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#1 L K Keerthi Basu

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Posted 14 June 2005 - 12:12 PM

What is the running sound level of a movie camera in decibels? From what distance is this measured? What is the recommended level for the spot recording(sound)?
I think this should be known to a cinematographer because one of the sound recordist has asked me about this.

L.K.Keerthibasu
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#2 John Pytlak RIP

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Posted 14 June 2005 - 12:54 PM

What is the running sound level of a movie camera in decibels?  From what distance is this measured? What is the recommended level for the spot recording(sound)? 
  I think this should be known to a cinematographer because one of the sound recordist has asked me about this.

  L.K.Keerthibasu

<{POST_SNAPBACK}>


Camera manufacturers usually publish noise data for their cameras. I believe they are measured in normal operational configuration (with lens, with film) in an anechoic chamber with the microphone 1 meter in front of the camera. Not sure of the "weighting factor".

For example, here is the data for the Aaton XTR:

http://www.aaton.com...tr/xtrspecs.php

Noise level 20 dB -1/+2.


And the Aaton 35-III:

http://www.aaton.com.../35/35specs.php

Noise Level 4-Perf: 30 / 33 dB. 3-Perf: 24 / 26 dB


Just for reference, here are typical noise levels:

http://www.chs.ca/in...ise/levels.html
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#3 Max Jacoby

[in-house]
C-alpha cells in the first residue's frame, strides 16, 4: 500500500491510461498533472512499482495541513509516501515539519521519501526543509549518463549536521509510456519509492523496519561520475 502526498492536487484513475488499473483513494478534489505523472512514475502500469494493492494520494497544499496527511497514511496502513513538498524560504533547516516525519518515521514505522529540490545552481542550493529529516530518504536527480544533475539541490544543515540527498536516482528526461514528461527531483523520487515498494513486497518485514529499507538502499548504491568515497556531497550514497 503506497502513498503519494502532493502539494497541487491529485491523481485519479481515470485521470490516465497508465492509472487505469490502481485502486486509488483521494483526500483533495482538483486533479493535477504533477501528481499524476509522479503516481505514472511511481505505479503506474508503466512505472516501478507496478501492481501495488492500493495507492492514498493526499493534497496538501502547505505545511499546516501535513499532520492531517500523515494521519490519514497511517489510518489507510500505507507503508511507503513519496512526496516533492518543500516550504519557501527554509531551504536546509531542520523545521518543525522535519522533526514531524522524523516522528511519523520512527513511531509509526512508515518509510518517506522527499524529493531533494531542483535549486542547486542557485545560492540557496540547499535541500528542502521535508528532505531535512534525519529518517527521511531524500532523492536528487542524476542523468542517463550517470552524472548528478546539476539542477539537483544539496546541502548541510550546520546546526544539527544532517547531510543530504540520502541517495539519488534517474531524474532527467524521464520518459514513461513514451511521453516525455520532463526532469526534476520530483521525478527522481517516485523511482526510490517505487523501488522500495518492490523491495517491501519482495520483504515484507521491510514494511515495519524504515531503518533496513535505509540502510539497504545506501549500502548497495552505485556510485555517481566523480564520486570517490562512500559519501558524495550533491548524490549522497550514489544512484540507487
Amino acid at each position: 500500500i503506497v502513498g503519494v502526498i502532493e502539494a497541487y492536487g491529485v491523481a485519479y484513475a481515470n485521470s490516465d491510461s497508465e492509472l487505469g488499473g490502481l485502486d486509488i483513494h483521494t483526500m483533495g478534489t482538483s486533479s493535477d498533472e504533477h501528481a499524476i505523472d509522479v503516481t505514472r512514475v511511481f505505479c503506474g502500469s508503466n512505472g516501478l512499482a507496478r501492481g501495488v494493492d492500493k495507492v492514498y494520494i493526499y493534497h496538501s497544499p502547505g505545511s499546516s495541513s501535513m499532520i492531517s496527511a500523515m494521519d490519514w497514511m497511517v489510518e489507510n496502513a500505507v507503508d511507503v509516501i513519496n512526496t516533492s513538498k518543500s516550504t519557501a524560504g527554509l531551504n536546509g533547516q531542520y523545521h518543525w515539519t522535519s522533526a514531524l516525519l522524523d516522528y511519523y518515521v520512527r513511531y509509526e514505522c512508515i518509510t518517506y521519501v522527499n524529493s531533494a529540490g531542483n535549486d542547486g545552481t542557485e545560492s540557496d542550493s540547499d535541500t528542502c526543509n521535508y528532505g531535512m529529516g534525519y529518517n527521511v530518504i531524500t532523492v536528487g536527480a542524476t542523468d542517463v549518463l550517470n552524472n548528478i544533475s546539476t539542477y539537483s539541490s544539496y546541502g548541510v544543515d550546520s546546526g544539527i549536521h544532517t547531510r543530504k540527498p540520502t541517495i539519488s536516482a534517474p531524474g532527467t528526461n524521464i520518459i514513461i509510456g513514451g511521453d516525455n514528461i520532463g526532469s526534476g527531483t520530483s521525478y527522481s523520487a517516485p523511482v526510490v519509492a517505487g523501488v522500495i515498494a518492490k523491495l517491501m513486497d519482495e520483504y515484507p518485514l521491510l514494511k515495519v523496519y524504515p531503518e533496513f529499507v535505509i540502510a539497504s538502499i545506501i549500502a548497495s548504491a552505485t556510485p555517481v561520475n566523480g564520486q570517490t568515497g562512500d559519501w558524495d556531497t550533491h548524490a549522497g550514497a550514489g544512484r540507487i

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Posted 14 June 2005 - 01:45 PM

Pretty much any recent 35mm sync sound camera will run at 20dB. This includes the Arricam Studio, 535, Panavision Millenium, Platinum among others.
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#4 Phil Rhodes

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Posted 14 June 2005 - 03:13 PM

Hi,

However, any camera you're likely to actually end up using...

Phil
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#5 Rolfe Klement

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Posted 14 June 2005 - 04:13 PM

Not sure if you have any setups planned with higher frame rates - but the higher the FPS : the higher the noise - so most published ratings are for 24|25 fps

thanks

Rolfe
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#6 Matt Pacini

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Posted 15 June 2005 - 03:21 PM

All cameras are different, and they're different depending on if they've been lubricated recently, etc.
I just lubed my Canon Scoopic M, and it got about 1/2 as loud!
I think you're only going to find specs for recent high-end film cameras.

The confusing thing is, the listings of decibel levels are not that helpful, because different things will sound louder or more quiet, depending on the frequencies present.
The human ear is more sensitive to certain frequencies, and unfortunately, camera noise tends to fall into those bands!
For instance, an eggbeater might have a similar decibel level to someone rubbing their shoes across a carpet, but guess which one you will think is more intrusive in your dialog tracks?

The other problem is that the frequencies from camera noise that you need to notch out in post (if you can't eliminate them on-set) significantly affect the fidelity of dialog tracks, because much of the human speech is in those same frequencies, so it gets the same treatment, thereby sounding really unnatural.

Matt Pacini
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